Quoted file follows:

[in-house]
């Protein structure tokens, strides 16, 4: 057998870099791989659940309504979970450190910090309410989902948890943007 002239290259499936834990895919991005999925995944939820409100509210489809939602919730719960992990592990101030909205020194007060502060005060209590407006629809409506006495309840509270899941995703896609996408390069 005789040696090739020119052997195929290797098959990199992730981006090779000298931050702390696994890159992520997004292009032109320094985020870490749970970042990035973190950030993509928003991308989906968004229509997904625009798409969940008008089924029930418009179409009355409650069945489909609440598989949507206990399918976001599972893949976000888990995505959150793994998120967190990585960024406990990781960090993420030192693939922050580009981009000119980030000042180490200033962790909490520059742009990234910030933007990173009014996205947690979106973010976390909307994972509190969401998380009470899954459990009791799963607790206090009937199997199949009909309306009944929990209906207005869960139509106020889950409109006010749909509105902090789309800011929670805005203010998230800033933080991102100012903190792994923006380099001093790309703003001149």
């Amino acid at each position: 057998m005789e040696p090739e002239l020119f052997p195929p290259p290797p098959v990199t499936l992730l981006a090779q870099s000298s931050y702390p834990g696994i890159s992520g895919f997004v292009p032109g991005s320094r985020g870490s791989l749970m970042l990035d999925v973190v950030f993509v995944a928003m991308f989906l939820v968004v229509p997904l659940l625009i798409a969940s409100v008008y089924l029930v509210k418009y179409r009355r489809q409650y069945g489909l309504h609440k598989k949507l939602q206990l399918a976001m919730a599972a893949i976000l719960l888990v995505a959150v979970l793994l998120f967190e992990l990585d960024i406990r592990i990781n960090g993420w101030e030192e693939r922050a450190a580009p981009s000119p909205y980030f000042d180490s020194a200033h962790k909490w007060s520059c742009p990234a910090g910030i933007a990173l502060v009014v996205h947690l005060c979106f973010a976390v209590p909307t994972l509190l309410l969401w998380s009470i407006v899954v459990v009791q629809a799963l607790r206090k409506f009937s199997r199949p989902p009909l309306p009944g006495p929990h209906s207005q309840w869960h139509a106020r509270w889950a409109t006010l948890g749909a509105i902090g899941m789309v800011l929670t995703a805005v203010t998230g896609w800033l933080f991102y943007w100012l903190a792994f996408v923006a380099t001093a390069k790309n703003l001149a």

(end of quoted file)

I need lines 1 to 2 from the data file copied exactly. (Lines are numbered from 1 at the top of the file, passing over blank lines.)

[in-house]
């Protein structure tokens, strides 16, 4: 057998870099791989659940309504979970450190910090309410989902948890943007 002239290259499936834990895919991005999925995944939820409100509210489809939602919730719960992990592990101030909205020194007060502060005060209590407006629809409506006495309840509270899941995703896609996408390069 005789040696090739020119052997195929290797098959990199992730981006090779000298931050702390696994890159992520997004292009032109320094985020870490749970970042990035973190950030993509928003991308989906968004229509997904625009798409969940008008089924029930418009179409009355409650069945489909609440598989949507206990399918976001599972893949976000888990995505959150793994998120967190990585960024406990990781960090993420030192693939922050580009981009000119980030000042180490200033962790909490520059742009990234910030933007990173009014996205947690979106973010976390909307994972509190969401998380009470899954459990009791799963607790206090009937199997199949009909309306009944929990209906207005869960139509106020889950409109006010749909509105902090789309800011929670805005203010998230800033933080991102100012903190792994923006380099001093790309703003001149």